A contemporary description of the location said it was ‘almost adjoining the Church and about 50 yards from the High Street’. At this time a football pitch consisted of four corner flags at self-determined distances apart, with no sidelines or markings. Goals consisted of upright posts with a tape across the top to signify the height, with the posts eight yards apart – still the standard size today.
Vicarage Meadow lasted for nearly 18 months before the Rovers were forced to move on by the expansion of the town. Plots of meadow and farmland were being auctioned off at an astonishing rate via Humbert & Sons, whose owner, Chas would later become a significant character in the formation and running of the West Herts Club & Ground and Watford FC a few short years later.
Rose & Crown Meadow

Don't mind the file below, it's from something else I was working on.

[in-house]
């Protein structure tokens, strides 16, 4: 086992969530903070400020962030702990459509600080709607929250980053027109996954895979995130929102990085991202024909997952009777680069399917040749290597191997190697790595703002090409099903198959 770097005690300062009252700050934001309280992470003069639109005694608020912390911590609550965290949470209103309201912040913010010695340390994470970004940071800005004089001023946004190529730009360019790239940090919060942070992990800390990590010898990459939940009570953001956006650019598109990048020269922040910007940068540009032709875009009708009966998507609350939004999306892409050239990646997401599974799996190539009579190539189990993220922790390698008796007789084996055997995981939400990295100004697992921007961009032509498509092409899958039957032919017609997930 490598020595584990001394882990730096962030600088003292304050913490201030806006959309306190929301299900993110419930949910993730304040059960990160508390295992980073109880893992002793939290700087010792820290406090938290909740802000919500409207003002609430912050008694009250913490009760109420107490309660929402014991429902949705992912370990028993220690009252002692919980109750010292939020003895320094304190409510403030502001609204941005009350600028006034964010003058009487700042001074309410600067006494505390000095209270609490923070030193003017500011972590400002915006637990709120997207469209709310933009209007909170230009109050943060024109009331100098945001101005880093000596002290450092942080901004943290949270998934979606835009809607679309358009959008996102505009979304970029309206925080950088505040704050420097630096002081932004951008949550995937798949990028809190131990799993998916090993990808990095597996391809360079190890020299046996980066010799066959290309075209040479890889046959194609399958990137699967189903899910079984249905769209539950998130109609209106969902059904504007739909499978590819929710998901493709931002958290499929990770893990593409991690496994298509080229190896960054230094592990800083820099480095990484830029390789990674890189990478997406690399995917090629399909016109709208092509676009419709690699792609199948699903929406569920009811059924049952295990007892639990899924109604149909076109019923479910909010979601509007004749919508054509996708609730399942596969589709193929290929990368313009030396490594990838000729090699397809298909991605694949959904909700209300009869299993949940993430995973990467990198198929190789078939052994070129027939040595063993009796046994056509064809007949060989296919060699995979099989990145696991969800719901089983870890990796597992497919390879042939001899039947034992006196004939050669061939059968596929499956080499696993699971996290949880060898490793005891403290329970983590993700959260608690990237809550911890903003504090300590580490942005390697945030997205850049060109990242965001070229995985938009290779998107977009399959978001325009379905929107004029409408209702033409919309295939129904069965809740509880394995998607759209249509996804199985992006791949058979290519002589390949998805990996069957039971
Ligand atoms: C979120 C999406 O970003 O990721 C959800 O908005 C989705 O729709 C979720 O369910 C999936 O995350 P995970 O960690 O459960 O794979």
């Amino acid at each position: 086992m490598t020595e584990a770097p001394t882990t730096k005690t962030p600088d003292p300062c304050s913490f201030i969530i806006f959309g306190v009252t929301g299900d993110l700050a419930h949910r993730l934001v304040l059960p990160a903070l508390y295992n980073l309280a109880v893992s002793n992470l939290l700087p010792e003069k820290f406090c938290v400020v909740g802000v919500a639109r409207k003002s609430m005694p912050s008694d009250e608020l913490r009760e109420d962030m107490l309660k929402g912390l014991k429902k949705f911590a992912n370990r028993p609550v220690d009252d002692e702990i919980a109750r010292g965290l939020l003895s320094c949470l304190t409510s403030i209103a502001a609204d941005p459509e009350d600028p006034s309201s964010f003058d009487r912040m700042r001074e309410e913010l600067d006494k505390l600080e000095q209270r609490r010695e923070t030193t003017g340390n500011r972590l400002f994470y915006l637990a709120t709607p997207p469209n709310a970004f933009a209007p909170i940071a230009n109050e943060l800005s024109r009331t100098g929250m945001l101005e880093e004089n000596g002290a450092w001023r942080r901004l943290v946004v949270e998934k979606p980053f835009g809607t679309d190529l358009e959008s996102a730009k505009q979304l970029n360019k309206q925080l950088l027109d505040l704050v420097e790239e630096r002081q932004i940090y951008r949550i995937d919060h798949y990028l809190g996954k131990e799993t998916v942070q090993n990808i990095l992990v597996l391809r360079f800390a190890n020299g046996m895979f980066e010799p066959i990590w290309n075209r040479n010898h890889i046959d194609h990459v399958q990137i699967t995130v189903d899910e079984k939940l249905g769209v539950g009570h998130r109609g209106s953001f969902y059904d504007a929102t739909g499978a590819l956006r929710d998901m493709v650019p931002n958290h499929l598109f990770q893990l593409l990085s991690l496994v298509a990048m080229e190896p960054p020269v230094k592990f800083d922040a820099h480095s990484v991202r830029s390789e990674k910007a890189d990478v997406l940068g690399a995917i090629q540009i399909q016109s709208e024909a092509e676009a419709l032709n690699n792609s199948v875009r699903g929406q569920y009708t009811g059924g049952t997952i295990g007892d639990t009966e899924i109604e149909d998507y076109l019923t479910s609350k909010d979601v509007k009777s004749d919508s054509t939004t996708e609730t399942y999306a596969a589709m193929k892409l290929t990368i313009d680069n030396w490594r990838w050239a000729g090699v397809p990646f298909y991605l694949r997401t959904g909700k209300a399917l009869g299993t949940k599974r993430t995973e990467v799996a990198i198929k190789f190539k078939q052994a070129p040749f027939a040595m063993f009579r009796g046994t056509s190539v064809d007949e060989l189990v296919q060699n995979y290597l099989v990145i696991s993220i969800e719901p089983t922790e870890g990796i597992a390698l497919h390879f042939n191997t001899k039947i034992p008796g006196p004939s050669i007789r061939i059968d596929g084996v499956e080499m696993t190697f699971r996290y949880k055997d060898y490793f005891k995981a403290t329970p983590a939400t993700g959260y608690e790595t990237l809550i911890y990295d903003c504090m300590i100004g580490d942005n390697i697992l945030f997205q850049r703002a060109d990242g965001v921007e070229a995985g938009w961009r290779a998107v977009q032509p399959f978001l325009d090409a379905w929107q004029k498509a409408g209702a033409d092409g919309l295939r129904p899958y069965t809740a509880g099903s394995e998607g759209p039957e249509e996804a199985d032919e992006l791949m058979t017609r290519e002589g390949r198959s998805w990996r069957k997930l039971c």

Rovers played their first match at the Rose & Crown Meadow in December 1883. This was land to the back of one of Watford’s premier hotels of the same name (not to be mistaken with the later Rose & Crown pub in Market Street). The Rose & Crown Hotel (b) was situated on the south corner of Market Street and High Street and was the location for many Rovers, West Herts and Watford FC committee meetings - indeed it was the location where Watford St. Mary’s FC was dissolved before its players and staff were absorbed into West Herts, and the club renamed Watford FC. Not much remains of that area of the town today, one small exception being a 16th Century window, preserved and set into the wall of the old Post Office (c).
The ‘pitch’ was located on the site of the yet-to-be-built Market Street, Exchange Road and Holyrood Church. Rovers remained here for a relatively settled six years, before they were again moved on, this time for the laying out of Market Street, Marlborough Road and Percy Road.